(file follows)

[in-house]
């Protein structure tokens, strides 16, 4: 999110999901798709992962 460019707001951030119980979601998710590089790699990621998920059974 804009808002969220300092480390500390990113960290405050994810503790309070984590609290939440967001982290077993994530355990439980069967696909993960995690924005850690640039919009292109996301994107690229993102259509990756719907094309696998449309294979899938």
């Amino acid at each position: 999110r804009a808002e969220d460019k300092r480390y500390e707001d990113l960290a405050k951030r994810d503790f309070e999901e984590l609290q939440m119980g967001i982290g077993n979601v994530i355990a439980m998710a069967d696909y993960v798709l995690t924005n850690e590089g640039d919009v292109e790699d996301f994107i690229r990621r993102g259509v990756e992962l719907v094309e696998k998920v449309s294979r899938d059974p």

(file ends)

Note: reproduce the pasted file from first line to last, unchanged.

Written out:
[in-house]
């Protein structure tokens, strides 16, 4: 999110999901798709992962 460019707001951030119980979601998710590089790699990621998920059974 804009808002969220300092480390500390990113960290405050994810503790309070984590609290939440967001982290077993994530355990439980069967696909993960995690924005850690640039919009292109996301994107690229993102259509990756719907094309696998449309294979899938």
């Amino acid at each position: 999110r804009a808002e969220d460019k300092r480390y500390e707001d990113l960290a405050k951030r994810d503790f309070e999901e984590l609290q939440m119980g967001i982290g077993n979601v994530i355990a439980m998710a069967d696909y993960v798709l995690t924005n850690e590089g640039d919009v292109e790699d996301f994107i690229r990621r993102g259509v990756e992962l719907v094309e696998k998920v449309s294979r899938d059974p």